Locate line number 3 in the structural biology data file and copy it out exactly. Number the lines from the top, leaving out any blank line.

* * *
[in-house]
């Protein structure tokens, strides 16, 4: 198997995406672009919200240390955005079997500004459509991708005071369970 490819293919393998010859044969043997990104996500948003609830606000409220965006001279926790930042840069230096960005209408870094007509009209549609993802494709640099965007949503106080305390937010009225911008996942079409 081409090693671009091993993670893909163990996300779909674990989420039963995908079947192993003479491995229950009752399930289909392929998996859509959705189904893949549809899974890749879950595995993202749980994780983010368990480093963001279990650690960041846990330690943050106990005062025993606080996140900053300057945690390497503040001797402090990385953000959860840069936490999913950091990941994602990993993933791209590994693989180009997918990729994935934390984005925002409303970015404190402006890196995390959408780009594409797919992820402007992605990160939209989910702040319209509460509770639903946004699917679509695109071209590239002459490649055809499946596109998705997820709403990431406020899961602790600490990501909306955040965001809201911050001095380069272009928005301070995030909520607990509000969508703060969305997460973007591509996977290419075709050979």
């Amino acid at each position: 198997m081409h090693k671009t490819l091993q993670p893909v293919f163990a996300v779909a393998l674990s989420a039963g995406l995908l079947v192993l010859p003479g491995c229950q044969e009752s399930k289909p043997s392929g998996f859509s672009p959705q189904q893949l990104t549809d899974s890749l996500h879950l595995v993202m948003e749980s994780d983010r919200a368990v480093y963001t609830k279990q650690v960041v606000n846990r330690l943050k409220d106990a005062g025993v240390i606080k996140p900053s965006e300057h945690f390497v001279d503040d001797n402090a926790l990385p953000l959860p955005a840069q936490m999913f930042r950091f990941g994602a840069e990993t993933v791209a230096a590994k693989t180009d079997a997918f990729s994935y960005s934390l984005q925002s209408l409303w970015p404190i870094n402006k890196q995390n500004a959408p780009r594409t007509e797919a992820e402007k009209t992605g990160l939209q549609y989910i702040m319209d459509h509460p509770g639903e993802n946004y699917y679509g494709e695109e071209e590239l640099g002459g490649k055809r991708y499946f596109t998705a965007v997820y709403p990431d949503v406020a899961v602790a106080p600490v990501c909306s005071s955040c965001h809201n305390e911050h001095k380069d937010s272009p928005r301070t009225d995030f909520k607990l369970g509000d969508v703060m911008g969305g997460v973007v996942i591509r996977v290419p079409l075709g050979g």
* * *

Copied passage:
């Amino acid at each position: 198997m081409h090693k671009t490819l091993q993670p893909v293919f163990a996300v779909a393998l674990s989420a039963g995406l995908l079947v192993l010859p003479g491995c229950q044969e009752s399930k289909p043997s392929g998996f859509s672009p959705q189904q893949l990104t549809d899974s890749l996500h879950l595995v993202m948003e749980s994780d983010r919200a368990v480093y963001t609830k279990q650690v960041v606000n846990r330690l943050k409220d106990a005062g025993v240390i606080k996140p900053s965006e300057h945690f390497v001279d503040d001797n402090a926790l990385p953000l959860p955005a840069q936490m999913f930042r950091f990941g994602a840069e990993t993933v791209a230096a590994k693989t180009d079997a997918f990729s994935y960005s934390l984005q925002s209408l409303w970015p404190i870094n402006k890196q995390n500004a959408p780009r594409t007509e797919a992820e402007k009209t992605g990160l939209q549609y989910i702040m319209d459509h509460p509770g639903e993802n946004y699917y679509g494709e695109e071209e590239l640099g002459g490649k055809r991708y499946f596109t998705a965007v997820y709403p990431d949503v406020a899961v602790a106080p600490v990501c909306s005071s955040c965001h809201n305390e911050h001095k380069d937010s272009p928005r301070t009225d995030f909520k607990l369970g509000d969508v703060m911008g969305g997460v973007v996942i591509r996977v290419p079409l075709g050979g």